Institutions and Economic Change in Southeast Asia: The Context of Development from the 1960s to the 1990s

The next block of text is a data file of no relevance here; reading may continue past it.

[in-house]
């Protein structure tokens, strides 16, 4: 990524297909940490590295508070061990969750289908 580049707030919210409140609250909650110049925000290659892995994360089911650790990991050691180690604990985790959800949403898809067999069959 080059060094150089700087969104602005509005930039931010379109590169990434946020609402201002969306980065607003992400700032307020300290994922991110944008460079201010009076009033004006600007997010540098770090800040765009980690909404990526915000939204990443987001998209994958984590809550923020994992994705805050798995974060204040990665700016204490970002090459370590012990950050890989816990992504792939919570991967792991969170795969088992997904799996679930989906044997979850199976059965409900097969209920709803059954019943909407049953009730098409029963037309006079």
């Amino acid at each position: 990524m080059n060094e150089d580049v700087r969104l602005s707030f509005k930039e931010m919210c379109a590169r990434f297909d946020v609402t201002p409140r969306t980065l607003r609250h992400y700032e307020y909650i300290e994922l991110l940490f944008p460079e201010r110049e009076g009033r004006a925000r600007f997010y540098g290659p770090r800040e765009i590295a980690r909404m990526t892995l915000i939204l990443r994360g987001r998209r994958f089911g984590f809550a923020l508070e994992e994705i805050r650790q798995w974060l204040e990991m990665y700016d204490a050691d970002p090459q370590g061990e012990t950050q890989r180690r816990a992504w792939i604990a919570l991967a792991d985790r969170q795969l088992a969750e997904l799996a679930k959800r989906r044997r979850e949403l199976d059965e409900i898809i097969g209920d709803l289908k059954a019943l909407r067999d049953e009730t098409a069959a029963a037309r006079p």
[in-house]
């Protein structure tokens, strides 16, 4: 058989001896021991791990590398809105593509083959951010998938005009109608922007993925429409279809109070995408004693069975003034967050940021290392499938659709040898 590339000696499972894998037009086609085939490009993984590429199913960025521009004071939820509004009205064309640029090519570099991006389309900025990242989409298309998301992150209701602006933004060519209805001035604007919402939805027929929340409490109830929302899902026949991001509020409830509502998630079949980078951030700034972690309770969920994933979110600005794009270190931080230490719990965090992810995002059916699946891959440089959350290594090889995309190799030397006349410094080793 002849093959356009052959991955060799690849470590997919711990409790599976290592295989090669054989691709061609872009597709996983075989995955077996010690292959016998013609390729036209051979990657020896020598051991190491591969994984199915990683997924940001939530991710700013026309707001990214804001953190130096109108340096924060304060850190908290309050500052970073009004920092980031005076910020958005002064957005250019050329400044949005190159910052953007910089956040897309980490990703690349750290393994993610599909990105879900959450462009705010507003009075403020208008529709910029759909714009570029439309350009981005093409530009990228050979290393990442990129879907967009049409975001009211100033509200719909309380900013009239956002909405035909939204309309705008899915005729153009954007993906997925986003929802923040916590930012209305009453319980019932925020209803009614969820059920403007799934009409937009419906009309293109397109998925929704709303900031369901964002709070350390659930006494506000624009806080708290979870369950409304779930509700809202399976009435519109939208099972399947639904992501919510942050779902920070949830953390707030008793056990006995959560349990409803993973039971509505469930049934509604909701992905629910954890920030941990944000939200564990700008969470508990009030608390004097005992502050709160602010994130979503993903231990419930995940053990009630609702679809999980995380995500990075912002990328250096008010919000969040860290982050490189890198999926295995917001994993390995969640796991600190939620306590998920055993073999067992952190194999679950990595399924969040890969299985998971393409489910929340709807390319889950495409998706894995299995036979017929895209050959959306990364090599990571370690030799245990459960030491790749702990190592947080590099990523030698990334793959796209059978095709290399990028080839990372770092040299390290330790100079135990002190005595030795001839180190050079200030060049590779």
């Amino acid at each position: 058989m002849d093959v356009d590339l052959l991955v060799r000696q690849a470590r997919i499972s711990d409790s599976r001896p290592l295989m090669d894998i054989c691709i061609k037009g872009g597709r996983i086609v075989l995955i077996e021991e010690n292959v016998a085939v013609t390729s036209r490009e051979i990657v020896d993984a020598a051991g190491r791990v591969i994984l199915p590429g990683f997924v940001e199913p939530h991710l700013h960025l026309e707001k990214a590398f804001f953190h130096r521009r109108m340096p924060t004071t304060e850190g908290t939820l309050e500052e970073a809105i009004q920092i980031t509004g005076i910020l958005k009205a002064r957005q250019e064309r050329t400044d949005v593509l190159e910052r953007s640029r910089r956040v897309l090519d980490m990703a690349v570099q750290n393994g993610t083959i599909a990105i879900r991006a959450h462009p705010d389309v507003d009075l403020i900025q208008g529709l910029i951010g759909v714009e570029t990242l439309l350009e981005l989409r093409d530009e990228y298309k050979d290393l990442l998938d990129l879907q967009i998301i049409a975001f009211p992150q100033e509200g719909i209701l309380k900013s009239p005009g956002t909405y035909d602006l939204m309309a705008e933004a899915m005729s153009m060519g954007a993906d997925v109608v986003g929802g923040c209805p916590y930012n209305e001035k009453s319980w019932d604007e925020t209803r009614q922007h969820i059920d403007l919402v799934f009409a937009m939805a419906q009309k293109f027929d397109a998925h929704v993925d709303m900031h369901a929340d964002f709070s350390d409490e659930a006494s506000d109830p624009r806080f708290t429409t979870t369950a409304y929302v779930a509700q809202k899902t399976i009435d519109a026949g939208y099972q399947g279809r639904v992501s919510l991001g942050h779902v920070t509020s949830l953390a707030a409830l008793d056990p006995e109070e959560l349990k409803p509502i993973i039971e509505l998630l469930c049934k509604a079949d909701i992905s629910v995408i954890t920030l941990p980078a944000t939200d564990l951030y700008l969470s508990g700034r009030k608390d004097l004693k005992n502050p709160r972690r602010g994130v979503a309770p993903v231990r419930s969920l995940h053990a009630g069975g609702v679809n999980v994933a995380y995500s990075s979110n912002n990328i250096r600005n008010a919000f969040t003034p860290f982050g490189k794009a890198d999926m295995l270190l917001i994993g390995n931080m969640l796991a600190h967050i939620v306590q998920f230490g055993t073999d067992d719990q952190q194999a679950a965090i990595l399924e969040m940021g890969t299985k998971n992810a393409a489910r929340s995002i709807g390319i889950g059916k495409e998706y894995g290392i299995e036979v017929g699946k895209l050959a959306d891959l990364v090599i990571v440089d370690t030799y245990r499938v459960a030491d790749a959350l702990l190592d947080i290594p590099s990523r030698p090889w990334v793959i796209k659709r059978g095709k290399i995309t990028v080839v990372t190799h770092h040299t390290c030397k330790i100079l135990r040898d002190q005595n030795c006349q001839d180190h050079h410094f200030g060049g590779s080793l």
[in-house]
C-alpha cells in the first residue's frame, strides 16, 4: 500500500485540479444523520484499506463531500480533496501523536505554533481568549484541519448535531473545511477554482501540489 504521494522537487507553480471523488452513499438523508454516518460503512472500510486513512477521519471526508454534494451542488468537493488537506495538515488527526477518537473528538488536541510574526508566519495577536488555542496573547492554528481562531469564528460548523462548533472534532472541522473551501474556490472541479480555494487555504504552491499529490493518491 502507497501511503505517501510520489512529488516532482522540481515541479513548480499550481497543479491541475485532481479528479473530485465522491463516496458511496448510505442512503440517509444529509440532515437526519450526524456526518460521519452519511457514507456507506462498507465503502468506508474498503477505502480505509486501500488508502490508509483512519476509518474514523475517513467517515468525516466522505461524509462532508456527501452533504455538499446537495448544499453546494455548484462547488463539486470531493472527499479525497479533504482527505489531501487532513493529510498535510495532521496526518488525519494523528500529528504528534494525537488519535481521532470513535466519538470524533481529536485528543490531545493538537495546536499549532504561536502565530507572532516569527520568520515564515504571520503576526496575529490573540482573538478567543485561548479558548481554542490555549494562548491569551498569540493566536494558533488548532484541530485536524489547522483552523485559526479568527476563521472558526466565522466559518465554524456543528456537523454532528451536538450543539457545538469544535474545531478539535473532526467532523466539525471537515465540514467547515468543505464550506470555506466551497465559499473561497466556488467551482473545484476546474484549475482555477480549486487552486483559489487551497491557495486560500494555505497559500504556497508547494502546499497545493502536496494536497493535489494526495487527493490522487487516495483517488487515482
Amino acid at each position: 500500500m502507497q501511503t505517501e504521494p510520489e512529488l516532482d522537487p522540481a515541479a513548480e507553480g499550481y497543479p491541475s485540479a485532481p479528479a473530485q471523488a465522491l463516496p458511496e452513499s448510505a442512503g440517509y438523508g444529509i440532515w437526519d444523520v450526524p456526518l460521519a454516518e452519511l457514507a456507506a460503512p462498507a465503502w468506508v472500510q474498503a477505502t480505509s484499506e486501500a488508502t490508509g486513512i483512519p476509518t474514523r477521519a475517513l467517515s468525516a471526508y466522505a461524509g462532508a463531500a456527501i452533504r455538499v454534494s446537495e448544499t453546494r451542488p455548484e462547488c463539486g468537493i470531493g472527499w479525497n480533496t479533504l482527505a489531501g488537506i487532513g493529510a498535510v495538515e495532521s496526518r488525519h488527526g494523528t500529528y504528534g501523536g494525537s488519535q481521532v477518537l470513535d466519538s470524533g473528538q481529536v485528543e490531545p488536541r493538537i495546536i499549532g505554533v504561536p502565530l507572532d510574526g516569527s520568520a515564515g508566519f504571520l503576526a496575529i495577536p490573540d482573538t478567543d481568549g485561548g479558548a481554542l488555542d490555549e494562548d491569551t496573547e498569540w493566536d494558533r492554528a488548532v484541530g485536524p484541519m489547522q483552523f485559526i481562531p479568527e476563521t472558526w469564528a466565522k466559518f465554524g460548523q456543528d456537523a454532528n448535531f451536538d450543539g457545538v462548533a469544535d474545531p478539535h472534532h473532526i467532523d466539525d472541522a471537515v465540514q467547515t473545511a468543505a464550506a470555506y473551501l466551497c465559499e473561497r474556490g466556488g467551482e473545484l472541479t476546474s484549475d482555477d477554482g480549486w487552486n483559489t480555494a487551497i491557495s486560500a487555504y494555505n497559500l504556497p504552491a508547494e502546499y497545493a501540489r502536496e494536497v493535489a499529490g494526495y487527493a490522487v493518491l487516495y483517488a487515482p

This ambitious book scrutinizes the role of institutions in economic change, with special reference to Southeast Asia. It suggests that the nature of institutional arrangements such as households, community groups, firms, bureaucracies and formal governance systems can significantly affect human activity and economic success. The book begins by outlining the key elements of the theory of institutional economics. It then addresses institutions associated with particular markets and economic functions using case studies such as new agricultural technologies, the Indonesian labour force, the market for manufactured goods in Malaysia, Chinese entrepreneurs and policy makers in Thailand. The role of institutions is then discussed within the broader context of national and international change. Included are examinations of institutions which have evolved in Indonesia, those concerned with the transformation from central planning to the free market in Vietnam and institutions connected with governance and economic improvement in the Philippines. The discussion is brought up-to-date by an analysis of the role of global economic institutions in the recent Asian crises, looking at ways in which their performance might be enhanced.